- "Google's Hangouts is gaining a handy, but slightly creepy new feature today. The popular chat app will now act as a digital spy-slash-valet by eavesdropping on your conversations to offer 'smart suggestions.' For instance, if a pal asks 'where are you?' it'll immediately prompt you to share your location, then open a map so you can pin it precisely."
It's sad that this sort of thing still gets meekly labeled as "creepy". The privacy implications are serious and pretty easy to see.
Google is evidently processing the text of Hangouts as they fly through their system, extracting linguistic cues, interpreting what's being said using Artificial Intelligence, extracting new meaning and insights, and offering suggestions.
We need some clarification about whether any covert tests of this technology have been undertaken during the R&D phase. A company obviously doesn't launch a new product like this without a lot of research, feasibility testing, prototyping and testing. Serious work on 'smart suggestions' would not start without first testing how it works in real life. So I wonder if any of this evaluation was done covertly on live data? Are Google researchers routinely eavesdropping on hangouts to develop the 'smart suggestions' technology?
Many people have said to me I'm jumping the gun, and that Google would probably test the new Hangouts feature on its own employees. Perhaps, but given that scanning gmails is situation normal for Google, and they have a "privacy" culture that joins up all their business units so that data may be re-purposed almsot without limit, I feel sure that running AI algorithms on text without telling people would be par for the course.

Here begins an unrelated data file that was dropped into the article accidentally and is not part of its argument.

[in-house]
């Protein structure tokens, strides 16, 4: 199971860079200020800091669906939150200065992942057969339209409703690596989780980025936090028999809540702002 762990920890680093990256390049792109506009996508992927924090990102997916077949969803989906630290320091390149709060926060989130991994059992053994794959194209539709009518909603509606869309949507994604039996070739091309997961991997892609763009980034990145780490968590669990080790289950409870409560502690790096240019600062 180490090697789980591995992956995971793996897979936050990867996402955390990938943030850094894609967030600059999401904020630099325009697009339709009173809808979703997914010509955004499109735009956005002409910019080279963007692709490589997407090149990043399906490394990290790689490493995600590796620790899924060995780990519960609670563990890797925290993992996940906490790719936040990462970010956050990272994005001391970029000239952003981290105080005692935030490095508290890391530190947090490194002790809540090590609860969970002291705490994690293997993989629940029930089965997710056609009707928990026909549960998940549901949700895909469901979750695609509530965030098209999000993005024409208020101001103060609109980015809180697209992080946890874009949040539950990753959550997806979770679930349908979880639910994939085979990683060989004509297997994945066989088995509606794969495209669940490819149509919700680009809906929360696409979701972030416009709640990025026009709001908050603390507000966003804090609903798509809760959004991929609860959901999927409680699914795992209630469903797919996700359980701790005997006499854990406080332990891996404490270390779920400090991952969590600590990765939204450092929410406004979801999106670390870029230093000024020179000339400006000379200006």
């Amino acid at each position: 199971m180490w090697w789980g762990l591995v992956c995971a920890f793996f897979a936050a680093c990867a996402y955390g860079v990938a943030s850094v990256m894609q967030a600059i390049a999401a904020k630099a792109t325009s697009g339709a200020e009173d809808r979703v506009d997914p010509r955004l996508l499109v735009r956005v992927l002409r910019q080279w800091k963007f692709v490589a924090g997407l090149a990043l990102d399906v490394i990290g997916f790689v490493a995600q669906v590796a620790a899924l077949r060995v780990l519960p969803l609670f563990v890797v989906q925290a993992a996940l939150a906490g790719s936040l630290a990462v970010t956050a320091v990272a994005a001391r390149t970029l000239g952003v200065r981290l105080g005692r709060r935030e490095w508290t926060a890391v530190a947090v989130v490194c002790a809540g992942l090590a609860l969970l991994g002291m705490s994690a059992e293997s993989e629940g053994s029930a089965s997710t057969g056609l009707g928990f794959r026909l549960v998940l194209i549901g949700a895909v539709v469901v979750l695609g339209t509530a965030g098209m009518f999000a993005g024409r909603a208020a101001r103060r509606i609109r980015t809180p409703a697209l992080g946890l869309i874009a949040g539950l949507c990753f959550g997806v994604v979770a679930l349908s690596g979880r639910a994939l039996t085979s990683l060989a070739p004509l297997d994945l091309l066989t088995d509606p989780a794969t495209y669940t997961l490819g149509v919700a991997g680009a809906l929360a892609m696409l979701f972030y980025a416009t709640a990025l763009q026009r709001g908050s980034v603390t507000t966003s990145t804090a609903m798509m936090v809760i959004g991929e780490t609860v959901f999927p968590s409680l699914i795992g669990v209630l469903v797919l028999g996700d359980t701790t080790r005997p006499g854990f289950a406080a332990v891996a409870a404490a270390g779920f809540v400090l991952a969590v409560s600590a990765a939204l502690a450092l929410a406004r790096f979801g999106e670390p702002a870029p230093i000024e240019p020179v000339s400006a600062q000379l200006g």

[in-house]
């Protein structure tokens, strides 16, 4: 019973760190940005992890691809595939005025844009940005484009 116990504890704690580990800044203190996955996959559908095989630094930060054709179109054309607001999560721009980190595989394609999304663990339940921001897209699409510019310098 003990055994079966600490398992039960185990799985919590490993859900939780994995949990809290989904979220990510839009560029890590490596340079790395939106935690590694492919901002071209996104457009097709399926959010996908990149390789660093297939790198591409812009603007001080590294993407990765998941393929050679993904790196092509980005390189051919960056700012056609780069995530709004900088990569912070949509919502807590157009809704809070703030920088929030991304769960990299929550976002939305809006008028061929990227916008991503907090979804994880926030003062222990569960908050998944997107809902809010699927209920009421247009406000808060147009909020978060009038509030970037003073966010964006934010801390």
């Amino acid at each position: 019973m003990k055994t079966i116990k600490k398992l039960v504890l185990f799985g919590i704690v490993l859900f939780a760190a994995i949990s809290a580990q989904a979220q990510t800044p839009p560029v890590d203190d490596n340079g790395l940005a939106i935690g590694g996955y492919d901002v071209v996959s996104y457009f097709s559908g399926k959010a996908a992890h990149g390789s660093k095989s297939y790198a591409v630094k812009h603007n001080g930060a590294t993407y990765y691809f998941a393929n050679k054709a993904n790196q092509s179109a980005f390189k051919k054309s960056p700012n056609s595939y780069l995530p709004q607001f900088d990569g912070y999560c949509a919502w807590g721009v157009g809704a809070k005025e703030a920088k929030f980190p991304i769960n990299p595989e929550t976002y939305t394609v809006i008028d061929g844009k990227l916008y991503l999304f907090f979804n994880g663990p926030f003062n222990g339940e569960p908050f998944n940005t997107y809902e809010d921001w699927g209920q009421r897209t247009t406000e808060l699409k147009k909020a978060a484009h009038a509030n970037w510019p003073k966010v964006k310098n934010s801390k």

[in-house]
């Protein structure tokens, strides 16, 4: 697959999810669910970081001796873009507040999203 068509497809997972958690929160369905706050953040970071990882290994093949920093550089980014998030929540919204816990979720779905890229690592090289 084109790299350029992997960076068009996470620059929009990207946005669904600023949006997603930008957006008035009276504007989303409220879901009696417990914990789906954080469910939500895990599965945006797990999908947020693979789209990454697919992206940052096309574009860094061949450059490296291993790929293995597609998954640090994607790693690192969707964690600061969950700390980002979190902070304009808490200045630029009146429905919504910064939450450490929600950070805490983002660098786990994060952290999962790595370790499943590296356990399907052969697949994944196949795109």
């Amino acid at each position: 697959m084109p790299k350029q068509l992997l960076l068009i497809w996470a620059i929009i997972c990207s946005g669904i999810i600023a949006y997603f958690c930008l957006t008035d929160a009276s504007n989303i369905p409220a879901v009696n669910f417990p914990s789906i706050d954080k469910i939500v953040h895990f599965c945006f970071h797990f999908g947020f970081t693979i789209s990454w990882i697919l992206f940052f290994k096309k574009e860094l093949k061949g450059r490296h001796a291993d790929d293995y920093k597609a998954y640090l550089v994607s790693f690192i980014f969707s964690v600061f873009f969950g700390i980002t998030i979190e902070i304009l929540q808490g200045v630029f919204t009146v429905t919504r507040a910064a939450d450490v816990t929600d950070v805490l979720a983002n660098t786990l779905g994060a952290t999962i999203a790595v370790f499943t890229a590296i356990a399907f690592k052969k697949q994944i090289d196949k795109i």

In development and in operation, we need to know what steps are taken to protect the privacy of hangout data. What personally identifiable data and metadata is retained for other purposes? Who inside Google is granted access to the data and especially the synthtised insights? How long does any secondary usage persist for? Are particularly sensitive matters (like health data, financial details, corporate intellectual property etc.) filtered out?
This is well beyond "creepy". Hangouts and similar video chat are certainly wonderdful technologies. We're using them routinely for teaching, education, video conferencing, collaboration and consultation. The tools may become entrenched in corporate meetings, telecommuting, healthcare and the professions. But if I am talking with my doctor, or discussing patents with my legal team, or having a clandestine chat with a lover, I clearly do not want any unsolicited contributions from the service provider. More fundamentally, I want assurance that no machine is ever tapping into these sorts of communications, running AI algorithms, and creating new insights. If I'm wrong about covert testing on live data, then Google could do what Apple did and publish an Open Letter clarifying their data usage practices and strategies.
Come to think of it, if Google is running natural language processing algorithms over the Hangouts stream, might they be augmenting their gmail scanning the same way? Their business model is to extract insights about users from any data they get their hands on. Until now it's been a crude business of picking out keywords and using them to profile users' interests and feed targeted advertising. But what if they could get deeper information about us through AI? Is there any sign from their historical business practices that Google would not do this? And what if they can extract sensitive information like mental health indications? Even with good intent and transarency, predicting healthcare from social media is highly problematic as shown by the "Samaritans Radar" experience.
Artificial Intelligence is one of the new frontiers. Hot on the heels of the successes of IBM Watson, we're seeing Natural Language Processing and analytics rapidly penetrate business and now consumer applications. Commentators are alternately telling us that AI will end humanity, and not to worry about it. For now, I call on people to simply think clearly through the implications, such as for privacy. If AI programs are clever enough to draw deep insights about us from what we say, then the "datapreneurs" in charge of those algorithms need to remember they are just as accountable for privacy as if they have asked us reveal all by filling out a questionnaire.